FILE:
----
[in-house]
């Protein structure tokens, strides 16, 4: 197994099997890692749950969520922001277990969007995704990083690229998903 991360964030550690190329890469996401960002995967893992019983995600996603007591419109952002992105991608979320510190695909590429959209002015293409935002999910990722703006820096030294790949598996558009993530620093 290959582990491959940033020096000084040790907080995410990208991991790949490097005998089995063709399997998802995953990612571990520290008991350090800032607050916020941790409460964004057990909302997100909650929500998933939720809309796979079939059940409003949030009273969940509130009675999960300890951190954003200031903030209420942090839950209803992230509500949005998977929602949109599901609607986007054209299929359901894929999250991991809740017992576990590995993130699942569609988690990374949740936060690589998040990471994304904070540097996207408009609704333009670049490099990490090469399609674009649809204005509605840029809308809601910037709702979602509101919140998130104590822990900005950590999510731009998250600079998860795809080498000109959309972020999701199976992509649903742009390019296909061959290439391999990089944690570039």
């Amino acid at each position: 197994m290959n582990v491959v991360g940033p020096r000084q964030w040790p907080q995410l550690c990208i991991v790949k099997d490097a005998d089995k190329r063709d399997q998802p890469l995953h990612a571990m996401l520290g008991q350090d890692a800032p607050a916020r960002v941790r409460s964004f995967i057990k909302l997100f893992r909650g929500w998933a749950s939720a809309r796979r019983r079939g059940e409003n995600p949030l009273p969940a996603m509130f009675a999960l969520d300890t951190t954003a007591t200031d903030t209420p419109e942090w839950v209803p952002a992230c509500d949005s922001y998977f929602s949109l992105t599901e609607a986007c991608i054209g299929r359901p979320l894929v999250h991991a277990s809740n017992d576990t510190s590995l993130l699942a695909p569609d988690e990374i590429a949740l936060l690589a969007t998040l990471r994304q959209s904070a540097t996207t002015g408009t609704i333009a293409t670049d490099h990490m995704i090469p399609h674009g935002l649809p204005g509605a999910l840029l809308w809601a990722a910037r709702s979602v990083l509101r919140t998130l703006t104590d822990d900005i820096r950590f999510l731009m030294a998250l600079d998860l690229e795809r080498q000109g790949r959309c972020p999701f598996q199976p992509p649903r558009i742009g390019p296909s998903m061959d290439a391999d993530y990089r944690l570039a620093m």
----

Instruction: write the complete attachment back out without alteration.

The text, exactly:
[in-house]
């Protein structure tokens, strides 16, 4: 197994099997890692749950969520922001277990969007995704990083690229998903 991360964030550690190329890469996401960002995967893992019983995600996603007591419109952002992105991608979320510190695909590429959209002015293409935002999910990722703006820096030294790949598996558009993530620093 290959582990491959940033020096000084040790907080995410990208991991790949490097005998089995063709399997998802995953990612571990520290008991350090800032607050916020941790409460964004057990909302997100909650929500998933939720809309796979079939059940409003949030009273969940509130009675999960300890951190954003200031903030209420942090839950209803992230509500949005998977929602949109599901609607986007054209299929359901894929999250991991809740017992576990590995993130699942569609988690990374949740936060690589998040990471994304904070540097996207408009609704333009670049490099990490090469399609674009649809204005509605840029809308809601910037709702979602509101919140998130104590822990900005950590999510731009998250600079998860795809080498000109959309972020999701199976992509649903742009390019296909061959290439391999990089944690570039």
């Amino acid at each position: 197994m290959n582990v491959v991360g940033p020096r000084q964030w040790p907080q995410l550690c990208i991991v790949k099997d490097a005998d089995k190329r063709d399997q998802p890469l995953h990612a571990m996401l520290g008991q350090d890692a800032p607050a916020r960002v941790r409460s964004f995967i057990k909302l997100f893992r909650g929500w998933a749950s939720a809309r796979r019983r079939g059940e409003n995600p949030l009273p969940a996603m509130f009675a999960l969520d300890t951190t954003a007591t200031d903030t209420p419109e942090w839950v209803p952002a992230c509500d949005s922001y998977f929602s949109l992105t599901e609607a986007c991608i054209g299929r359901p979320l894929v999250h991991a277990s809740n017992d576990t510190s590995l993130l699942a695909p569609d988690e990374i590429a949740l936060l690589a969007t998040l990471r994304q959209s904070a540097t996207t002015g408009t609704i333009a293409t670049d490099h990490m995704i090469p399609h674009g935002l649809p204005g509605a999910l840029l809308w809601a990722a910037r709702s979602v990083l509101r919140t998130l703006t104590d822990d900005i820096r950590f999510l731009m030294a998250l600079d998860l690229e795809r080498q000109g790949r959309c972020p999701f598996q199976p992509p649903r558009i742009g390019p296909s998903m061959d290439a391999d993530y990089r944690l570039a620093m």